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Breaking the Magic Spell: Radical Theories of Folk and Fairy Tales Paperback – Jul 1 2002

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Harry Potter and the Cursed Child
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Product Details

  • Paperback: 304 pages
  • Publisher: Univ Pr of Kentucky; Revised ed. edition (July 1 2002)
  • Language: English
  • ISBN-10: 0813190304
  • ISBN-13: 978-0813190303
  • Product Dimensions: 14.7 x 1.9 x 21.7 cm
  • Shipping Weight: 408 g
  • Average Customer Review: Be the first to review this item
  • Amazon Bestsellers Rank: #711,403 in Books (See Top 100 in Books)
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Product Description


"A stimulating contribution to the critical literature of folk and fairy tales." -- "Children's Literature Association Quarterly"

"The name Jack Zipes is synonymous with highly regarded and widely read anthologies and critiques of fairy tales." -- "Choice"

"All libraries should acquire this new edition of one of the most influential texts in the field." -- "Choice"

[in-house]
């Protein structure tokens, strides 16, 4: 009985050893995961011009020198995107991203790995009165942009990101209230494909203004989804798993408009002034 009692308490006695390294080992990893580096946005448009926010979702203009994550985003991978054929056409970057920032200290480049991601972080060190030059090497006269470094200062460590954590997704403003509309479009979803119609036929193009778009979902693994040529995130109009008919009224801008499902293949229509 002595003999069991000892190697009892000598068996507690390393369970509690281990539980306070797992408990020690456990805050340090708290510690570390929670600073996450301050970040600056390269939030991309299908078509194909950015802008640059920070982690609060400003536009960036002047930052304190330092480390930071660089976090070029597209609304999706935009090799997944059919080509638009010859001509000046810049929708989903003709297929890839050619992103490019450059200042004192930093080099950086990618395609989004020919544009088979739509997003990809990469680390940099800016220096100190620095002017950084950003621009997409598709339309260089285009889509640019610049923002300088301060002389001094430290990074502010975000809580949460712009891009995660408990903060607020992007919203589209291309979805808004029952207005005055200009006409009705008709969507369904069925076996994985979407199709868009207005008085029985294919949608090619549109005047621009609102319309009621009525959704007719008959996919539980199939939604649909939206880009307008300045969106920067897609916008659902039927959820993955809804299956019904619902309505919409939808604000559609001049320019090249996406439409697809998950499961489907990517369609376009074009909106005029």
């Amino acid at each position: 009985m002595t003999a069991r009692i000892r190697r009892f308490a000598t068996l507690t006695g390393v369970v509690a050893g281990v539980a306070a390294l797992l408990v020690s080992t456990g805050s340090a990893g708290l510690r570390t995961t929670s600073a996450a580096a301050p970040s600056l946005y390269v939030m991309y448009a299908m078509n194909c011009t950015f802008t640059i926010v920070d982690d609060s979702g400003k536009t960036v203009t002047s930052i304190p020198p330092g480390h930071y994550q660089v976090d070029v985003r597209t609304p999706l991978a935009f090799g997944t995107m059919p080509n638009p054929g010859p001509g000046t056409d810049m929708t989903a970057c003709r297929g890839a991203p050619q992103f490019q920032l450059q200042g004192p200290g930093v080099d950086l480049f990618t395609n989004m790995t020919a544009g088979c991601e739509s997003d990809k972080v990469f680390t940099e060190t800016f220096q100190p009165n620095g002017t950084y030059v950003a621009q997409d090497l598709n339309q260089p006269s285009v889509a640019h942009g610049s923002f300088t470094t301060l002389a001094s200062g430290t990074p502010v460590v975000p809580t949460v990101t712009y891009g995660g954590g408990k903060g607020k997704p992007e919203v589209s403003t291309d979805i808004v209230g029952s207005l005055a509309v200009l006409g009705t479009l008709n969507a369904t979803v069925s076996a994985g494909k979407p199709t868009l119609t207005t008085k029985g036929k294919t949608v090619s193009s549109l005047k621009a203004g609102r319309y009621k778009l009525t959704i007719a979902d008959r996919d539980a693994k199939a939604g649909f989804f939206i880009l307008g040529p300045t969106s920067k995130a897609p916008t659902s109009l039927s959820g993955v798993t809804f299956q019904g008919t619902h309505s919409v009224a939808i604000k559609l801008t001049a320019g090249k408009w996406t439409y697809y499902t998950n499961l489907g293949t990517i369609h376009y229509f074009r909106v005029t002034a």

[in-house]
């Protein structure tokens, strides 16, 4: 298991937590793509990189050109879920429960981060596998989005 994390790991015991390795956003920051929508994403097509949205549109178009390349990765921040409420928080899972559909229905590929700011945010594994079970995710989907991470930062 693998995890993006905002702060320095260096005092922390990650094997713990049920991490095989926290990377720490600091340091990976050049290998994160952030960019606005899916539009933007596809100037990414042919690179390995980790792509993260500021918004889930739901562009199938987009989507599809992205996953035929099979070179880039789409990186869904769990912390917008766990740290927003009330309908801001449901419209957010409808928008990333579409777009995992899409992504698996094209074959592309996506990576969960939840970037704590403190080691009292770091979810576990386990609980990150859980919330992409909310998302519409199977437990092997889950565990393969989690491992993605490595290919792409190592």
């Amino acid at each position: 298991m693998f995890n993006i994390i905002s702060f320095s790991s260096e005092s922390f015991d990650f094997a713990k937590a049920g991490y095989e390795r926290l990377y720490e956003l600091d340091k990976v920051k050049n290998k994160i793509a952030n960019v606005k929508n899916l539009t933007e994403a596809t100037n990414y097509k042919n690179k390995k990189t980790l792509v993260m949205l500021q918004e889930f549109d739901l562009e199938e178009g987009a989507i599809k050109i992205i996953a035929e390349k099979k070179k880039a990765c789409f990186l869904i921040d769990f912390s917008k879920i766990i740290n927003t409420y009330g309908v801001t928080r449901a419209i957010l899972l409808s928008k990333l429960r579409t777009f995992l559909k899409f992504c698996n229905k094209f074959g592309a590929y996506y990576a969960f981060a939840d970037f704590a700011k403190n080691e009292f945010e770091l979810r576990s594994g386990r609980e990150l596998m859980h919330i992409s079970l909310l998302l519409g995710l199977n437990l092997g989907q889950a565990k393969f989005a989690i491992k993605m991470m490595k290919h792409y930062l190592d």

"Fairy Tales are a highly fashionable study today for literary scholars as well as folklorists, and another new book shows what a range of interest can be evoked by them. This time in Jack Zipes' interesting and vigorous study." -- "Encounter"

"Zipes reveals the extraordinary breadth of his acquaintance with both recent and classic literature in the field of folk and fairytale research." -- "Fabula"

"Zipes manages the impressive trick of communicating both detail and overview without simplifying either... the serious folklorist should should defnitely have this on his bookshelf." -- "Fortean Times"

"Zipes ably demonstrates that moral, political, religious, and other ideologies have shaped these apparently innocent narratives." -- "Lore and Language"

"This problematic, provocative study will undoubtedly provide stimulating reading for many audiences." -- "Romantic Movement"

"Zipes has written a stimulating and important contribution to the sociology of popular literature." -- "Sociological Review"